September 28, 2022 - 6:53 pm
Updated September 29, 2022 - 12:21 pm
Clark County Sheriff and Republican gubernatorial hopeful Joe Lombardo has changed his stance on whether to repeal an executive order protecting women from being prosecuted for seeking an abortion in Nevada, with less than two months to go until the Nov. 8 election.
He published a note on his campaign website Wednesday that outlined where he stands on abortion and what sort of actions he would take as governor. At least one of those stances is different from what he said just a couple of weeks ago.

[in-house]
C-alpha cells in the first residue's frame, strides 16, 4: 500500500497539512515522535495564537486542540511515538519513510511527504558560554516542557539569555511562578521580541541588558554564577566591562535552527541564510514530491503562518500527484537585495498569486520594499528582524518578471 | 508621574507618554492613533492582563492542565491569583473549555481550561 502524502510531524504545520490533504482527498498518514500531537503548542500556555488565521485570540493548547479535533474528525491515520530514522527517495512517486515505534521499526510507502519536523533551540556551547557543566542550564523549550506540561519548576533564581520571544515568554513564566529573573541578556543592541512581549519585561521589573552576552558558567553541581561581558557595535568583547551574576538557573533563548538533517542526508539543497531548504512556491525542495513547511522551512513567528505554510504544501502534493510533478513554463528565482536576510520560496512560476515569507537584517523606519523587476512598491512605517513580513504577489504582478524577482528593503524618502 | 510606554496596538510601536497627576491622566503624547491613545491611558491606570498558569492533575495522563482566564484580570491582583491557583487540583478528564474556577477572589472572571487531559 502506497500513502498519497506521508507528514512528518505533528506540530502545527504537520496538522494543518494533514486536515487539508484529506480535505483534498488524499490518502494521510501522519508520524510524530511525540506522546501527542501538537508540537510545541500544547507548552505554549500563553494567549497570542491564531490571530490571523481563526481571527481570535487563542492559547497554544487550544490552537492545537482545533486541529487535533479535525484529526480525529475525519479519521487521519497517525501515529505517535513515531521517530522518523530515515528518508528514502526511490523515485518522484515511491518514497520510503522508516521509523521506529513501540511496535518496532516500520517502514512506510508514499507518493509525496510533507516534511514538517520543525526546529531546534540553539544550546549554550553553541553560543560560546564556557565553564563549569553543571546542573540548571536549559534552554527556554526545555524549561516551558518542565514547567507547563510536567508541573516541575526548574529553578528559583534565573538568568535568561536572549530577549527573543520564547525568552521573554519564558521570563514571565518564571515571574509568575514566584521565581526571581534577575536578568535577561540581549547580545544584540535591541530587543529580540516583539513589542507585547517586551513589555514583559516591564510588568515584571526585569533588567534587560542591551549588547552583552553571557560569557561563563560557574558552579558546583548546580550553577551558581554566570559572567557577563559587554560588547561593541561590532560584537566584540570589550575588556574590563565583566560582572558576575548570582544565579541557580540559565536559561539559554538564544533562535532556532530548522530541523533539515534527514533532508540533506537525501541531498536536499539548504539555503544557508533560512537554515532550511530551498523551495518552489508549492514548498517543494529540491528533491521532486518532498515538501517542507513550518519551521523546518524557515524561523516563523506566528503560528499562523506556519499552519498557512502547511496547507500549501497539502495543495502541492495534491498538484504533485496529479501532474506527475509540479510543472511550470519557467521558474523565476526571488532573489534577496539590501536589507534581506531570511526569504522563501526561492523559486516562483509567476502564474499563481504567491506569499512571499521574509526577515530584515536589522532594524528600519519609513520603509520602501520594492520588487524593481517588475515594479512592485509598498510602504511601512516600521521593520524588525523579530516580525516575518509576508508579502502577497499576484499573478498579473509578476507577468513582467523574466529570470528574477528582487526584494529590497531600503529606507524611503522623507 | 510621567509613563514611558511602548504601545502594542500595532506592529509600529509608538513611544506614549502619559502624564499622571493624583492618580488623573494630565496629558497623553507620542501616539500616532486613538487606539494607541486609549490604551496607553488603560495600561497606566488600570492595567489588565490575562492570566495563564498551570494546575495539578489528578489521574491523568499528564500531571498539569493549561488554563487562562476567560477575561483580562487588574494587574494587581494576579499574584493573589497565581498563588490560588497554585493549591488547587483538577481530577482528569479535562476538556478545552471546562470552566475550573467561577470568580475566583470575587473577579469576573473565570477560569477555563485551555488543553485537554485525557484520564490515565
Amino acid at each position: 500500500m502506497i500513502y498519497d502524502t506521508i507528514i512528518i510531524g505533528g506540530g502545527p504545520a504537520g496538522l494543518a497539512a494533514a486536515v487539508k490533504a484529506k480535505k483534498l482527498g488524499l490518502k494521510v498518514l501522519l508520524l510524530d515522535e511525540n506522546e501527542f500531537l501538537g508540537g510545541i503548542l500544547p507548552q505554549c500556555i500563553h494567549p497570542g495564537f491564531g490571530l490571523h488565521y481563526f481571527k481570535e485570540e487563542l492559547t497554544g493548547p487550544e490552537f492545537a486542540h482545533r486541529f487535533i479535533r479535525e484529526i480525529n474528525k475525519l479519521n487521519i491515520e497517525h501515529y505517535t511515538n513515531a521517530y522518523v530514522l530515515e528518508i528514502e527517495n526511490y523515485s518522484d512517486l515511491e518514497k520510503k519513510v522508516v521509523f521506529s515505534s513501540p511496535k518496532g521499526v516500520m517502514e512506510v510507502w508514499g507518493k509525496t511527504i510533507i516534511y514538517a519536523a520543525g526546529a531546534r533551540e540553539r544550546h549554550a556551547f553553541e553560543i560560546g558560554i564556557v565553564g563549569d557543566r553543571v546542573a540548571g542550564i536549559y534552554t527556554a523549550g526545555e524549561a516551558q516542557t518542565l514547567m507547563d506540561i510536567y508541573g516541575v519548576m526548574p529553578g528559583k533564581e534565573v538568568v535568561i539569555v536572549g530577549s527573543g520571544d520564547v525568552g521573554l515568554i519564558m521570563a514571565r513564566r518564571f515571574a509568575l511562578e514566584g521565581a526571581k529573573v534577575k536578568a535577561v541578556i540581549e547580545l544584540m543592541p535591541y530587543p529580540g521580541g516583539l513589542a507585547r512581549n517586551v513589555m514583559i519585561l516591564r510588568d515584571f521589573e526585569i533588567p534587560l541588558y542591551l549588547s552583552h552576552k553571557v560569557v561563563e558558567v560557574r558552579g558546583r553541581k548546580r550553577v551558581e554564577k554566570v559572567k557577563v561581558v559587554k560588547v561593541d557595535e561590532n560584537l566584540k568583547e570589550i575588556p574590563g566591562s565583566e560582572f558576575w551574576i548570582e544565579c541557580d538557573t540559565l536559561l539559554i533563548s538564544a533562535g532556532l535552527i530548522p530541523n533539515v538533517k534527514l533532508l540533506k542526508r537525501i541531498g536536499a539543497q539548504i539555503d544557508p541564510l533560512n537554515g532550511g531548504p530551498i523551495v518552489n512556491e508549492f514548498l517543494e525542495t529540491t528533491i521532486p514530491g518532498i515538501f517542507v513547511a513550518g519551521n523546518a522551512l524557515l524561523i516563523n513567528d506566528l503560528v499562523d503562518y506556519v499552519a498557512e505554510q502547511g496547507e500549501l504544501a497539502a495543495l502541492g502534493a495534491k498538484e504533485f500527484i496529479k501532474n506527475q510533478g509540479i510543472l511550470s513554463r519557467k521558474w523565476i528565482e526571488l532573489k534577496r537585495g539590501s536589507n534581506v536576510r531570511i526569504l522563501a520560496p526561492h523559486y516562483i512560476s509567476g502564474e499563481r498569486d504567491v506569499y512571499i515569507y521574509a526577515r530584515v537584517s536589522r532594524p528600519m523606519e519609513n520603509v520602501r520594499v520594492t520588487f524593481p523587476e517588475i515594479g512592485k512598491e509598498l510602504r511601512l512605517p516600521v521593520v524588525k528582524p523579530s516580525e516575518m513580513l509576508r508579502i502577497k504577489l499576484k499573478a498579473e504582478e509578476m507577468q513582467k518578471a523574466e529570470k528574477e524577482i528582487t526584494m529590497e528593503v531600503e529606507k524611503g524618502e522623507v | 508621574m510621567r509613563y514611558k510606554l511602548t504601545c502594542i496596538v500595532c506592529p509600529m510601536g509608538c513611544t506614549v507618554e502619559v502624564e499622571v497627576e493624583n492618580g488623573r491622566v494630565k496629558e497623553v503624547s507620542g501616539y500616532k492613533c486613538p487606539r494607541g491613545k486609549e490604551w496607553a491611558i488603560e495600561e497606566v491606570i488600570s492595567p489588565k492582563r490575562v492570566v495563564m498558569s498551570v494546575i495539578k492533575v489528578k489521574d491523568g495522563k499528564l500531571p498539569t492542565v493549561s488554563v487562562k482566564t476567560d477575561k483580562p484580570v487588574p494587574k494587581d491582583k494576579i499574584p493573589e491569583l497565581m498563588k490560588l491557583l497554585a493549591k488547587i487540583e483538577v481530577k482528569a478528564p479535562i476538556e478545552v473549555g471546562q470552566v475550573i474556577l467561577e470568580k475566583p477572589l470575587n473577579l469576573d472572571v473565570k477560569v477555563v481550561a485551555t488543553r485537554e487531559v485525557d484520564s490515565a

Previously, Lombardo said he would look to repeal Gov. Steve Sisolak’s executive order that protects out-of-state patients seeking reproductive health care in Nevada, which Sisolak signed in June after Roe v. Wade was overturned.
In the note on his website, Lombardo wrote that months ago he said he would evaluate repealing that executive order that he believed “at the time and continue to believe was nothing more than political theater.”
“Steve Sisolak is addicted to executive orders both to protect his power and score political points. I simply do not believe executive orders are meant to be permanent or should be used as a campaign tactic,” Lombardo wrote.
“However, because there are efforts in other states that could impact Nevadans, I have made a commitment not to repeal that executive order until the Legislature can make clear that Nevada is not going to prosecute women who seek an abortion or medical providers that perform legal abortions,” Lombardo wrote.